Is Your Good Name at Risk? Survey of Americans Reveals Importance of Managing Online Reputation

Is Your Good Name at Risk? Survey of Americans Reveals Importance of Managing Online Reputation

More than a quarter of Americans, including more than one in three Millennials, now believe that they are more likely to make a first impression online than at a party. That’s one key takeaway from a new survey of Americans conducted by .ME, which examined our complicated relationship with our online reputations. The survey reveals that, while we may understand the profound impact online content can have on our “real lives,” Americans aren’t necessarily taking useful steps to burnish their online reputations.

More than 3 billion people worldwide use the Internet every day. Online content about each of us creates a distinctive digital portrait – one that can be accessed by anyone at any time. The Internet is an increasingly powerful tool for making a first impression – both personally and professionally. As this survey shows, many of us can take a more proactive and mindful approach to online content, and use it to our advantage. – Predrag Lesic, CEO of Domain.ME.

Survey results show that Americans are aware of the power of online information to impact their personal brand – more than half of respondents reported being concerned that information about them online could negatively affect their reputations. And, based on other survey data, they are wise to be wary:

  • Nearly one in four (24 percent) Americans admit to being negatively affected by information about them online – that number is even greater amongst Millennials, nearly half of whom (43 percent) have had online information negatively impact them.
  • 42 percent of Americans surveyed actually have changed their opinion about someone based on content they saw about them online – including 57 percent of Millennials.
  • At some point, you’ve probably been “searched” by someone before they’ve met you. For instance, the survey revealed that it’s common behavior for Americans to conduct a search on someone a friend has mentioned in conversation (23 percent), a health care provider with whom they have an appointment (27 percent) or a first date (14 percent).

Survey results showed, however, that despite the risks, many people do not employ common tactics for protecting or promoting their good names.

  • More than half (53 percent) of respondents surveyed admit that they do not monitor information about themselves on the Internet.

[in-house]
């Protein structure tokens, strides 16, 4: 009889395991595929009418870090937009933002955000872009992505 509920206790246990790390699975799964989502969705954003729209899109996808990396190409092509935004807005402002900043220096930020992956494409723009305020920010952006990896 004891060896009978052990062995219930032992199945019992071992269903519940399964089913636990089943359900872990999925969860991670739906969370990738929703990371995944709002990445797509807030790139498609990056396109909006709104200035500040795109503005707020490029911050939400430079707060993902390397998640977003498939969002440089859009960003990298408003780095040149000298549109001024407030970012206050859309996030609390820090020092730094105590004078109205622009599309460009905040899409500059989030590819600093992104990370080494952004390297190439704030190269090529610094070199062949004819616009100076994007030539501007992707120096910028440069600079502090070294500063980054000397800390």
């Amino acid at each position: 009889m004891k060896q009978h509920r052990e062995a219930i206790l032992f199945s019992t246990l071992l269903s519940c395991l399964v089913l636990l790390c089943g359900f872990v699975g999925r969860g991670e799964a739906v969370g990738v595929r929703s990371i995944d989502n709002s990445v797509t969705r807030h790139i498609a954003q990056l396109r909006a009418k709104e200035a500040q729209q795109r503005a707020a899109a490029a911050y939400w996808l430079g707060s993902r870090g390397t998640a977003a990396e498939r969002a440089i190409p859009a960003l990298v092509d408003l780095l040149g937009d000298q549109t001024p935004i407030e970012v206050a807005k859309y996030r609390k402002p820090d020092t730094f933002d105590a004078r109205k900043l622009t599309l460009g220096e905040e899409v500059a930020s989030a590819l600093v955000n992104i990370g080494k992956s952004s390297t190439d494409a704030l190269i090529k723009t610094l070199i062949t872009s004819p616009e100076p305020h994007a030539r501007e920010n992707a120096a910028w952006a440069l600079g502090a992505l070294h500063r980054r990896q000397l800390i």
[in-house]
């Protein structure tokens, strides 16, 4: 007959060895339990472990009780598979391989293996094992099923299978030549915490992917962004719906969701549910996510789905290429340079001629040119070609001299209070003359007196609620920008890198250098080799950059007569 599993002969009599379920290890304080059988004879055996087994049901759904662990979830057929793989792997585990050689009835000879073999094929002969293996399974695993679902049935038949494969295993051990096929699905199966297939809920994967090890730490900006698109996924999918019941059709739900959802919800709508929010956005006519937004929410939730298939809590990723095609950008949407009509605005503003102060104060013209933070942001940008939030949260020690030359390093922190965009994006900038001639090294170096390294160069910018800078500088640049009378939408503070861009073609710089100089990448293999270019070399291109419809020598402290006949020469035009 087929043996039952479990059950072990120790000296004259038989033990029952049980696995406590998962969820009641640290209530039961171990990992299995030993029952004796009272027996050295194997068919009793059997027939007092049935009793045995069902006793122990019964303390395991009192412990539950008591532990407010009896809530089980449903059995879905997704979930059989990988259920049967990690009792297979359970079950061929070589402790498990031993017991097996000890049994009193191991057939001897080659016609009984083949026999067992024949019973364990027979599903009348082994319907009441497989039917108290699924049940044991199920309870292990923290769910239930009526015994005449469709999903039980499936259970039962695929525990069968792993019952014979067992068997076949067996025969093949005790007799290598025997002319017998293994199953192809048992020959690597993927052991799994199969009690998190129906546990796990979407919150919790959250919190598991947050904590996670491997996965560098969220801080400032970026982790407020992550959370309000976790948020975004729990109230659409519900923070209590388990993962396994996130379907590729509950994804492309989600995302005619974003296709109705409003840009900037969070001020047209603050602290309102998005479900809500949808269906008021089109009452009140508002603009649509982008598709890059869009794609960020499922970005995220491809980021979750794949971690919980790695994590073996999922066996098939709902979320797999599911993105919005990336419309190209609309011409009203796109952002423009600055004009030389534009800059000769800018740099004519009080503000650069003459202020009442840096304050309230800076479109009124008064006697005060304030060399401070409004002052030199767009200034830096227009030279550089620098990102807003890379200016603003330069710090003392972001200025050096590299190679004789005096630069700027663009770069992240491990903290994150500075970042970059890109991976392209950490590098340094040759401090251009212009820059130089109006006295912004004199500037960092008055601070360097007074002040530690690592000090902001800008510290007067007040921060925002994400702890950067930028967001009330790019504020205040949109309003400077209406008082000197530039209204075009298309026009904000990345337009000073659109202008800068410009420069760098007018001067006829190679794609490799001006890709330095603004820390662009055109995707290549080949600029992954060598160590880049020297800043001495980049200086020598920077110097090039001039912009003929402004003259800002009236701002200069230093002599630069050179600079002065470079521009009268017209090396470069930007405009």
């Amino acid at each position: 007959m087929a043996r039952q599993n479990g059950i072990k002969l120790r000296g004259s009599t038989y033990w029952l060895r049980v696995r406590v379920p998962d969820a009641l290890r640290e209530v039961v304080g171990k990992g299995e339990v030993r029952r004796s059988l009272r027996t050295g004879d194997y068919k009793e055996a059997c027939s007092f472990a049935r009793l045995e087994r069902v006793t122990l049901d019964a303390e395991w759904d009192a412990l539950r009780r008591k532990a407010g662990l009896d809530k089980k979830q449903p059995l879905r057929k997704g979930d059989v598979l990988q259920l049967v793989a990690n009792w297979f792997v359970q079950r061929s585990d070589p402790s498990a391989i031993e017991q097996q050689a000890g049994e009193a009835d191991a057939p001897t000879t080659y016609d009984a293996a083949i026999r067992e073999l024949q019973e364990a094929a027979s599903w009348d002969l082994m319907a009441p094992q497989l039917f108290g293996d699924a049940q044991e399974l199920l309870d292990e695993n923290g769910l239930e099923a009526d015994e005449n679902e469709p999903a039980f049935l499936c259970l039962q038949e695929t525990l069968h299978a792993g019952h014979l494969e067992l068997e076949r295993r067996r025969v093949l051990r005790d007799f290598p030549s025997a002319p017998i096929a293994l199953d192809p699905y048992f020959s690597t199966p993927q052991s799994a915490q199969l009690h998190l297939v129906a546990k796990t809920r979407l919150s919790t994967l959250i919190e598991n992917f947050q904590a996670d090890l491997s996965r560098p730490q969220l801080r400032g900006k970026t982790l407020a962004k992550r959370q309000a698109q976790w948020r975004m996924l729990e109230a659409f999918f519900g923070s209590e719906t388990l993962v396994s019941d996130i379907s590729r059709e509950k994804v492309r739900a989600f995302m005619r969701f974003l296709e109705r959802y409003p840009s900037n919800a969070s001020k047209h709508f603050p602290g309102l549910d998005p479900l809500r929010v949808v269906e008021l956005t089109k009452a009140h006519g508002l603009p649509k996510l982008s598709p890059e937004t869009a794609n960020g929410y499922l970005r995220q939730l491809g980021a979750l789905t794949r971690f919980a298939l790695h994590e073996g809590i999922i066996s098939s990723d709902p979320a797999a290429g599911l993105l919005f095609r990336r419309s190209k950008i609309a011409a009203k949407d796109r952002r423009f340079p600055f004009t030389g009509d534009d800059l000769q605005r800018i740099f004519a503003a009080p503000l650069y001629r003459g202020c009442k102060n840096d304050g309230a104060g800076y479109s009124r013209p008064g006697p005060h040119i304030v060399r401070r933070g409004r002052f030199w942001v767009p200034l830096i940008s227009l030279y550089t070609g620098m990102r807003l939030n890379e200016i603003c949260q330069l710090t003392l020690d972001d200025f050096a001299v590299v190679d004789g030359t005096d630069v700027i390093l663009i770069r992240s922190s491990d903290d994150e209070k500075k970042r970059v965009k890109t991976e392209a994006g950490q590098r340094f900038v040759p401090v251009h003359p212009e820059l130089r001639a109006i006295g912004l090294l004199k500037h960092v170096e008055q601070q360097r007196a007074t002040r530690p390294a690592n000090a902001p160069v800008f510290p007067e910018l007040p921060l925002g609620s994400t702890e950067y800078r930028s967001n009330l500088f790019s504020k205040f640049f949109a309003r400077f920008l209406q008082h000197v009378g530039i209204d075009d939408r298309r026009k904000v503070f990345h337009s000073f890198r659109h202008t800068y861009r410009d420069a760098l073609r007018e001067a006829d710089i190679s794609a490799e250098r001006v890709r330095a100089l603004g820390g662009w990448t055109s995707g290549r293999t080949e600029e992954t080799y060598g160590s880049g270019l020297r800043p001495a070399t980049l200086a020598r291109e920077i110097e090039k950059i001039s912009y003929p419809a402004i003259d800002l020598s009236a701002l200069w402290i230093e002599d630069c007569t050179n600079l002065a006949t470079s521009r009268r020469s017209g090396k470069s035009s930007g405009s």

• 60 percent of Americans have not searched for their name on a search engine (like Google) – of those who do, nearly half (47 percent) only do so once or twice a year.
    • When they do search for online content about themselves, only 1 in 5 find that the information that appears is exactly what they want people to know about them.
  • 79 percent of Americans self-report that they haven’t tried to manage information about themselves online.
    • Only 8 percent have created online content to improve their search results or reputation.
    • Only 6 percent of Americans have purchased a domain address that includes their name.

Survey respondents recognized the advantages of harnessing the power of the Web, and identified personal websites as a potential boon to their reputations:

  • 27 percent of Americans agree that managing their online personal brand could help them achieve personal and professional goals.
  • More than half of Americans (61 percent) agree that a personal website could help manage their reputation online, with 1 in 5 saying it is the tool that could potentially have the greatest positive impact on personal brand.
  • The types of content that could be featured on a personal website including professional work-related achievements (42 percent), awards or honors (35 percent) and volunteer activity (35 percent) were identified by Americans as having the most positive impact on someone’s online reputation or brand.

[INFOGRAPHIC] Online Content Has Real Life Implications

This Domain.ME survey was conducted by Wakefield Research in October 2015 amongst 1,000 nationally representative U.S. adults ages 18 + who regularly use social media and the Internet.

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